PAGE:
Stress

Stress

We all have stress. A little stress is actually good. It can spur us on to meet a deadline or complete a project. The normal stress cycle is:
Stressor ~ the project or event
Response ~ do the work or plan the event
Resolution ~ finish the project or event ~ then relax

The “Fight or Flight” Response
The stress response turns off activities that aren’t required for short-term survival, such as digestion, growth, immune system response, bone and tissue repair, reproductive functions and more. This is why when we are working on a project deadline we may skip a meal and not feel hungry or get less sleep and not feel tired. In everyday life, we tend to go from one stressor to the next, or even take on more than one stressor at a time, without completion or relaxation.
Over time, constant stress becomes damaging. Skipping lunch one day has a much different effect on the body than skipping lunch every day for a week or a month.

The Amygdala
The Amygdala are almond shaped nodules deep in the brain that are responsible for emotional reactivity. They stimulate the part of the brain used for reasoning and decision making and they respond to threat, fear or aggression, which triggers the “Fight or Flight” response.

When the “Fight or Flight” response kicks in, the Amygdala secretes cortisol which increases blood sugar to give energy to fight or flight. When you stay in a constant state of stress the cortisol continues to flow and the body cannot process it all. Recent studies are showing a direct link between high levels of cortisol and type 2 diabetes and even some forms of dementia.

The Amygdala are part of the limbic system. They communicate directly with the body to take action before the brain has a chance to engage ~ bypassing the reasoning & decision-making area of the brain.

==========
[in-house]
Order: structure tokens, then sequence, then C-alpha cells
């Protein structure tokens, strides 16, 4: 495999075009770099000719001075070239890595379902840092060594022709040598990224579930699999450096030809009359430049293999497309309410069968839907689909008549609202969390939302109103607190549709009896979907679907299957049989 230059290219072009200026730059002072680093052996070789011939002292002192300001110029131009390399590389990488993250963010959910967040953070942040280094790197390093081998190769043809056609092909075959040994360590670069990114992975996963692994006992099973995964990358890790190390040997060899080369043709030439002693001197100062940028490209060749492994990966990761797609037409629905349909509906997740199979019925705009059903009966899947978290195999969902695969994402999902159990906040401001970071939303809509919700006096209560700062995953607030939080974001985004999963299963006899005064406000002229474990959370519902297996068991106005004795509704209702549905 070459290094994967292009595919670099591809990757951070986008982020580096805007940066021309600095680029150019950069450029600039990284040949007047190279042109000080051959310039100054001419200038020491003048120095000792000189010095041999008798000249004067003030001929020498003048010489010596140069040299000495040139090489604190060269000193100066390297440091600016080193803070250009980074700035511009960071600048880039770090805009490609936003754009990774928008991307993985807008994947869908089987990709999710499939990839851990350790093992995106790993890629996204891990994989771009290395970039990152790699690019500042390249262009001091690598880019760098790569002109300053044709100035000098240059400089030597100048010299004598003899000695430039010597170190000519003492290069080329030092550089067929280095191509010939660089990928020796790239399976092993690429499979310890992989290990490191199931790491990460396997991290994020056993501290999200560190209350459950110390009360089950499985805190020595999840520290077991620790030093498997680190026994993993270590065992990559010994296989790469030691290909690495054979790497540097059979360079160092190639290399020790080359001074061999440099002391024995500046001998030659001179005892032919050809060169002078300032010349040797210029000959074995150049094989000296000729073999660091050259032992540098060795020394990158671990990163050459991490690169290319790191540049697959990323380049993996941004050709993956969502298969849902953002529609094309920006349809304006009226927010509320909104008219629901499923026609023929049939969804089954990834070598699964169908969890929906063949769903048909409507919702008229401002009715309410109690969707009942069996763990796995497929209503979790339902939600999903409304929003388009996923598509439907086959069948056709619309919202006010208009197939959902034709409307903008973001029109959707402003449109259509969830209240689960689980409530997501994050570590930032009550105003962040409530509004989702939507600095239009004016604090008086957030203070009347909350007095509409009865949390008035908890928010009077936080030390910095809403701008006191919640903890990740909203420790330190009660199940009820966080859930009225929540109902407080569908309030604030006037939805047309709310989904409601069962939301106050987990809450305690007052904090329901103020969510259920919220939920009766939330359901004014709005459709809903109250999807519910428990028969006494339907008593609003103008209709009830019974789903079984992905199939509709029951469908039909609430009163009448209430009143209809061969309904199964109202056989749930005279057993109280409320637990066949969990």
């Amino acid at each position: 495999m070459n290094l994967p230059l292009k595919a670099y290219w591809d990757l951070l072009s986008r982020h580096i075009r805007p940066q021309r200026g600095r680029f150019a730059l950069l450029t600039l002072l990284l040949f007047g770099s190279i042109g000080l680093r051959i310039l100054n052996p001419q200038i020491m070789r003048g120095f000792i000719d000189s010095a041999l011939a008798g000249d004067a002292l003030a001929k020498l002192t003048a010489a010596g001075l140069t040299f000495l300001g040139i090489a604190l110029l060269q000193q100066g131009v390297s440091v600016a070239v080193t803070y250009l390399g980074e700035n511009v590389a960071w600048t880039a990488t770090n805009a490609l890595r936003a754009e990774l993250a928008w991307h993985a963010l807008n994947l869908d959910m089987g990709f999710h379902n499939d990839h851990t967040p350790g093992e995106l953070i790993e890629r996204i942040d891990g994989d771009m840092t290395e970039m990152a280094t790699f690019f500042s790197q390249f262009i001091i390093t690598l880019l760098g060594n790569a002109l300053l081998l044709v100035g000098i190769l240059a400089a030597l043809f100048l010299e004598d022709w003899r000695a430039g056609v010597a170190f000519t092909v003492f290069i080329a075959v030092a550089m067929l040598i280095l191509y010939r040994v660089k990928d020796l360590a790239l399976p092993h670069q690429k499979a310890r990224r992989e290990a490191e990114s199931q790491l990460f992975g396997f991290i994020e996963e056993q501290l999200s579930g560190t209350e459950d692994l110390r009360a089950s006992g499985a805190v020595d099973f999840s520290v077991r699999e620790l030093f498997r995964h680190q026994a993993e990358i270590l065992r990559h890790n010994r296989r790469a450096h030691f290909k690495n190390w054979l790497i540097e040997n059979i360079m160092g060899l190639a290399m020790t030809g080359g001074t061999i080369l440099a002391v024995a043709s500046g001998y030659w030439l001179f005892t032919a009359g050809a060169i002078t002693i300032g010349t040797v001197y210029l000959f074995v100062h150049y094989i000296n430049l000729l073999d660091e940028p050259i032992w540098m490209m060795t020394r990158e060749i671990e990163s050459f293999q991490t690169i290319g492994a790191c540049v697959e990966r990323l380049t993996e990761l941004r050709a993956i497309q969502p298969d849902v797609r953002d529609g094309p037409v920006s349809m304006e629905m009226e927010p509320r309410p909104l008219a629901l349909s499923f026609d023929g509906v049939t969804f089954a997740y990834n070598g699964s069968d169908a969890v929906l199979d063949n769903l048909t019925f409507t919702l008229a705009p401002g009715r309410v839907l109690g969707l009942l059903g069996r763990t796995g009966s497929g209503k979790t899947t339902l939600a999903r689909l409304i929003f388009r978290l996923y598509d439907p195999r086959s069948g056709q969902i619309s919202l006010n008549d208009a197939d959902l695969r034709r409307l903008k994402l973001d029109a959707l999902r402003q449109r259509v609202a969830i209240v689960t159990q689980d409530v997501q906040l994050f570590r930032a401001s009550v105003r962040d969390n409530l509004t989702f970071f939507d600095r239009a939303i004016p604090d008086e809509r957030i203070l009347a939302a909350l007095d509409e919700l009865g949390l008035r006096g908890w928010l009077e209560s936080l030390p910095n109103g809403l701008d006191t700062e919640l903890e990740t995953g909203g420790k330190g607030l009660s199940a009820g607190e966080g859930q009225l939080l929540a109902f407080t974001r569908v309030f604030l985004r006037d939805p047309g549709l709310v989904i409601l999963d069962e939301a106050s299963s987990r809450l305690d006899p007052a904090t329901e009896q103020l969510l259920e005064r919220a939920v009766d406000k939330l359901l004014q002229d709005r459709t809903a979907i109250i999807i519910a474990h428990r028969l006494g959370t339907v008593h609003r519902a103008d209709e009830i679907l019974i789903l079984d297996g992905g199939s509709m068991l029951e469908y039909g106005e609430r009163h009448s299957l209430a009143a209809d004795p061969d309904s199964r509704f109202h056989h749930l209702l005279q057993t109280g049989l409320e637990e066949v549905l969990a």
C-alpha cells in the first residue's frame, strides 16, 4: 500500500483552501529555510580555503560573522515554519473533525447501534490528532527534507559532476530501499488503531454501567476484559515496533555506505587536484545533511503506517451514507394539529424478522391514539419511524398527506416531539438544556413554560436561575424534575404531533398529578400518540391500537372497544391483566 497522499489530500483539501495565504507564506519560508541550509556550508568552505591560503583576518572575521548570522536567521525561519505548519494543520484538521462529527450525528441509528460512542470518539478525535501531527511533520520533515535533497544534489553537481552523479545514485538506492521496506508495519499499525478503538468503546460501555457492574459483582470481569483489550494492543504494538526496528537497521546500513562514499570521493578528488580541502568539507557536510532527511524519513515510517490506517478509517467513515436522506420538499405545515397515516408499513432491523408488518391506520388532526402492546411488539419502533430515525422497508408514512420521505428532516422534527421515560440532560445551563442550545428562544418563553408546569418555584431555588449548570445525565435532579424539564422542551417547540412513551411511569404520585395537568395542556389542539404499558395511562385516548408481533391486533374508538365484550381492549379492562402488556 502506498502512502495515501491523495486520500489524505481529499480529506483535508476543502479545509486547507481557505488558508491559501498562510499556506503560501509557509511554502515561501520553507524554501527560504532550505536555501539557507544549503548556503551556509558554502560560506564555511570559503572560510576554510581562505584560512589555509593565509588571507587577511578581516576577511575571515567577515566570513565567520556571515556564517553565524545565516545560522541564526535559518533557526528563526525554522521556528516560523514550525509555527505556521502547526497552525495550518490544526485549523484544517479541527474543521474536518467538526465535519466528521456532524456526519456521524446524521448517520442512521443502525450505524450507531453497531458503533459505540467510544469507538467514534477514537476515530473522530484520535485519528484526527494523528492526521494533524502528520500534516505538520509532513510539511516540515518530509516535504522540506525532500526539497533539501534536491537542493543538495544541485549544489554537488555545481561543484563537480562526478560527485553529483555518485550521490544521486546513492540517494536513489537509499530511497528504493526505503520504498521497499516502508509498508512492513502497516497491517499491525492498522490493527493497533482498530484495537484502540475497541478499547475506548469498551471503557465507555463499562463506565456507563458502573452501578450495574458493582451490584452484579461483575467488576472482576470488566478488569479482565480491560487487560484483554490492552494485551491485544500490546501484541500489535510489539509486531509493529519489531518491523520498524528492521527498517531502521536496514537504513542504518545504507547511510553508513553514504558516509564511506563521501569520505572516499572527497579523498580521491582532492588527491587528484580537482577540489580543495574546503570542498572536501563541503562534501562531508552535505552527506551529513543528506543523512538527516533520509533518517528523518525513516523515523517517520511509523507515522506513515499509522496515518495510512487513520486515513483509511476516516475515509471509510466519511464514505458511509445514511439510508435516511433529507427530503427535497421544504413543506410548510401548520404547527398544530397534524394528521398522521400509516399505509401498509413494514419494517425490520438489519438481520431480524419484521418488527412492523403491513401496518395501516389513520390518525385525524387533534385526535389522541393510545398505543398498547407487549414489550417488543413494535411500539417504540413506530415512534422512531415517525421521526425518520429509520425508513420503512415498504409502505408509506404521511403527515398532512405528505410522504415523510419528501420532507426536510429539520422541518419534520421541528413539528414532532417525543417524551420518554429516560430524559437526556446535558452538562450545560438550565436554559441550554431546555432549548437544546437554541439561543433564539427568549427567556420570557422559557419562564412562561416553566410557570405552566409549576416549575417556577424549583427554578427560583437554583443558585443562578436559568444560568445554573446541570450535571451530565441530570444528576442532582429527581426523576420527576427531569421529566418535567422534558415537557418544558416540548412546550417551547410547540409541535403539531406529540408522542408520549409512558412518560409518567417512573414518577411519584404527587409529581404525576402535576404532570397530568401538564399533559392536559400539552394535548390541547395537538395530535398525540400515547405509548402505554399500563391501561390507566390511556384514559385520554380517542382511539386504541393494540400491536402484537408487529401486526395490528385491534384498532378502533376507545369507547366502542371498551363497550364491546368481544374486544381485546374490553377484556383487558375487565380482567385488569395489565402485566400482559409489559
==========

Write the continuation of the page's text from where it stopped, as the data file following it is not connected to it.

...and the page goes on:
This triggers fight or flight response which:

  • Releases adrenaline to make you go!
  • Secretes cortisol for energy.
  • Shuts down vital activities that are non-essential bodily functions, to facilitate short term survival:
    • Growth
    • Digestion
    • Immune system
    • Bone and tissue repair
    • Reproductive function
    • Metabolism

So just imagine what damage staying in a state of fight or flight might cause to your body.

Chronic Stress~ (Response)
30 years ago, ulcers and heart disease were the only known stress related illnesses. Now, about 90% of all illnesses are thought to have a stress related component.

Some symptoms of chronic stress are: Feeling pressured to do more, exhaustion and fatigue, depression, anxiety, memory loss, poor judgment, colds, flus, headaches, sleep disturbances, weight loss or gain and many more.

The Canadian Centre for Occupational Health & Safety (CCOHS) lists these as signs that “the help of medical and psychological professionals is highly recommended.”

Brain Changes in Chronic Stress~ (Response)
The Amygdala

  • Grows extra branches for fight or flight
    • Increasing the flow of cortisol
    • Slowing growth, digestion, immune system function, bone and tissue repair, reproductive function and metabolism.
  • Learning and memory centers shrink
    • reducing our capacity for reasoning
    • causing memory impairment and confusion
    • affecting our ability to make decisions
  • We react instead of deciding what to do

Other Changes Caused by Chronic Stress ~ (Response)

  • Studies show that high stress frequently precedes a heart attack.